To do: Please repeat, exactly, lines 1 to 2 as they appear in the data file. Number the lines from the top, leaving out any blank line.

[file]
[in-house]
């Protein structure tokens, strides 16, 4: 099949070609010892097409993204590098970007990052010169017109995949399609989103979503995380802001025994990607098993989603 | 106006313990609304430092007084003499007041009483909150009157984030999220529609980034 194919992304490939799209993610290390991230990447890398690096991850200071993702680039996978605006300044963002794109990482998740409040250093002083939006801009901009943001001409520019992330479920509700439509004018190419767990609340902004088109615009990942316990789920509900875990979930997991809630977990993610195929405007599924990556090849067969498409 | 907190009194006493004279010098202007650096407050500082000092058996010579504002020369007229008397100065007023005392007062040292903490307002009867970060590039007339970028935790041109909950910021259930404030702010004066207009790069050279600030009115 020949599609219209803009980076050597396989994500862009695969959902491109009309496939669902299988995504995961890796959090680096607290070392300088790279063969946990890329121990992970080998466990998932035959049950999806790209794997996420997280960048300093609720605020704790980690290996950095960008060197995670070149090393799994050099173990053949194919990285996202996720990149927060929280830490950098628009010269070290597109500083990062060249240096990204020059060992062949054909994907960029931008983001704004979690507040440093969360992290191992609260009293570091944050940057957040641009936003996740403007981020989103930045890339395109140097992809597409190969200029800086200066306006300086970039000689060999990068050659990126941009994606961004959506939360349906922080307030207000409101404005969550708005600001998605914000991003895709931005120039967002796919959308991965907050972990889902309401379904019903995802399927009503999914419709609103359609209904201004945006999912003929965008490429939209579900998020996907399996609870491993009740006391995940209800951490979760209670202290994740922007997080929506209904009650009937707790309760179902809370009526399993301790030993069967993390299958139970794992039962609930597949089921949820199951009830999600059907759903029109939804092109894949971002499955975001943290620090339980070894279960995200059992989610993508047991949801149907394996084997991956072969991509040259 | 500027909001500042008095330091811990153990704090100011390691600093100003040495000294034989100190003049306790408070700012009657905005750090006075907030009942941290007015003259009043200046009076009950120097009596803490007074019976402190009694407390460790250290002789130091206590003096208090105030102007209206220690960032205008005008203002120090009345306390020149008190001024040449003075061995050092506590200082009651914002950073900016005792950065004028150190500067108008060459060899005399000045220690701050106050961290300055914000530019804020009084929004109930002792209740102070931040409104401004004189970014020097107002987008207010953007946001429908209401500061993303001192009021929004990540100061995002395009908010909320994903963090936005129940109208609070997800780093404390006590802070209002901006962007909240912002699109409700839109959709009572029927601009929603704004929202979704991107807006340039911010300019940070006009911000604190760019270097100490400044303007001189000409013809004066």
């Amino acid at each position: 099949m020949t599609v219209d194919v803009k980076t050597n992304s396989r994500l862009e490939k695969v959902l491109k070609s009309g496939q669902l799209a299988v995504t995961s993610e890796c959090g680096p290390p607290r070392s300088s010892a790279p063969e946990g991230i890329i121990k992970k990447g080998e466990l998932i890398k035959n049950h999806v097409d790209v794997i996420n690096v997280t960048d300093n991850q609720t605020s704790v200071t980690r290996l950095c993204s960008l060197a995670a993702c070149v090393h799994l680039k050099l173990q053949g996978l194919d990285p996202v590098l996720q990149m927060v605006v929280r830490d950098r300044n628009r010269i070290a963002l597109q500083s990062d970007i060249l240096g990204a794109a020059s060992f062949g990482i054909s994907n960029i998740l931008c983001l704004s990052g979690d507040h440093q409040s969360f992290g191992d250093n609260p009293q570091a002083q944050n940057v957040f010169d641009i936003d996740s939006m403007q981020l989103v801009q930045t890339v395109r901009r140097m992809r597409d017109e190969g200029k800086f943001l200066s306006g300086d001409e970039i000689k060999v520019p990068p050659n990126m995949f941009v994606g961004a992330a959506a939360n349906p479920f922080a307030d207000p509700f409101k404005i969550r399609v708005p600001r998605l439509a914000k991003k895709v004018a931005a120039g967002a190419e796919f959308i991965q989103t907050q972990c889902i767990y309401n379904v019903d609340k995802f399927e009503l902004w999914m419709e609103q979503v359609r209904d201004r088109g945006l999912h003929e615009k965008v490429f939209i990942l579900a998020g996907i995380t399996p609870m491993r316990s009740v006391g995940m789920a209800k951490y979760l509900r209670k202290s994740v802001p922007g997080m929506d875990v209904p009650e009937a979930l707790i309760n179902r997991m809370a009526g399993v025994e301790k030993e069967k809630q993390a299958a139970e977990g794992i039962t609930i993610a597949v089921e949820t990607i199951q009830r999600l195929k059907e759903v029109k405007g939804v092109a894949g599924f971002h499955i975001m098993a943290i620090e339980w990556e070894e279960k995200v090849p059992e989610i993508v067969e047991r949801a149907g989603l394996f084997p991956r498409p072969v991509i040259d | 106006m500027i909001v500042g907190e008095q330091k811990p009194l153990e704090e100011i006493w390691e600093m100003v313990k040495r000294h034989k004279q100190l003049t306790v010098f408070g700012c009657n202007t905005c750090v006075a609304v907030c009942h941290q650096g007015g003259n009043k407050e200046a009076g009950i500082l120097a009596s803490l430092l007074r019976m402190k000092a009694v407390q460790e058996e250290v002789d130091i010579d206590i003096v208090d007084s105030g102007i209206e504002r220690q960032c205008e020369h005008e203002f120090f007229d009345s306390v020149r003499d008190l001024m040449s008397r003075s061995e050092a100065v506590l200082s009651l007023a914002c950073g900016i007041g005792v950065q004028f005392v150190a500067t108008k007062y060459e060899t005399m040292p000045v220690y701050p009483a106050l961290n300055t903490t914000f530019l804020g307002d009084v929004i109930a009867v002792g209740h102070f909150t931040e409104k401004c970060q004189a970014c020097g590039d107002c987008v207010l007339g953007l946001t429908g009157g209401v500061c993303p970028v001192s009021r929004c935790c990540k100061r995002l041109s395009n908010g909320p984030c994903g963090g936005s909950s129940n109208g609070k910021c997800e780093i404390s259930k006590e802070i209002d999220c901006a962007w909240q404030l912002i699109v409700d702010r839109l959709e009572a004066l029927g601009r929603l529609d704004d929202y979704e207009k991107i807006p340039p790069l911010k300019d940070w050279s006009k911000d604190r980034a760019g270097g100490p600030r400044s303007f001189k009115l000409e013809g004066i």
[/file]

[in-house]
């Protein structure tokens, strides 16, 4: 099949070609010892097409993204590098970007990052010169017109995949399609989103979503995380802001025994990607098993989603 | 106006313990609304430092007084003499007041009483909150009157984030999220529609980034 194919992304490939799209993610290390991230990447890398690096991850200071993702680039996978605006300044963002794109990482998740409040250093002083939006801009901009943001001409520019992330479920509700439509004018190419767990609340902004088109615009990942316990789920509900875990979930997991809630977990993610195929405007599924990556090849067969498409 | 907190009194006493004279010098202007650096407050500082000092058996010579504002020369007229008397100065007023005392007062040292903490307002009867970060590039007339970028935790041109909950910021259930404030702010004066207009790069050279600030009115 020949599609219209803009980076050597396989994500862009695969959902491109009309496939669902299988995504995961890796959090680096607290070392300088790279063969946990890329121990992970080998466990998932035959049950999806790209794997996420997280960048300093609720605020704790980690290996950095960008060197995670070149090393799994050099173990053949194919990285996202996720990149927060929280830490950098628009010269070290597109500083990062060249240096990204020059060992062949054909994907960029931008983001704004979690507040440093969360992290191992609260009293570091944050940057957040641009936003996740403007981020989103930045890339395109140097992809597409190969200029800086200066306006300086970039000689060999990068050659990126941009994606961004959506939360349906922080307030207000409101404005969550708005600001998605914000991003895709931005120039967002796919959308991965907050972990889902309401379904019903995802399927009503999914419709609103359609209904201004945006999912003929965008490429939209579900998020996907399996609870491993009740006391995940209800951490979760209670202290994740922007997080929506209904009650009937707790309760179902809370009526399993301790030993069967993390299958139970794992039962609930597949089921949820199951009830999600059907759903029109939804092109894949971002499955975001943290620090339980070894279960995200059992989610993508047991949801149907394996084997991956072969991509040259 | 500027909001500042008095330091811990153990704090100011390691600093100003040495000294034989100190003049306790408070700012009657905005750090006075907030009942941290007015003259009043200046009076009950120097009596803490007074019976402190009694407390460790250290002789130091206590003096208090105030102007209206220690960032205008005008203002120090009345306390020149008190001024040449003075061995050092506590200082009651914002950073900016005792950065004028150190500067108008060459060899005399000045220690701050106050961290300055914000530019804020009084929004109930002792209740102070931040409104401004004189970014020097107002987008207010953007946001429908209401500061993303001192009021929004990540100061995002395009908010909320994903963090936005129940109208609070997800780093404390006590802070209002901006962007909240912002699109409700839109959709009572029927601009929603704004929202979704991107807006340039911010300019940070006009911000604190760019270097100490400044303007001189000409013809004066």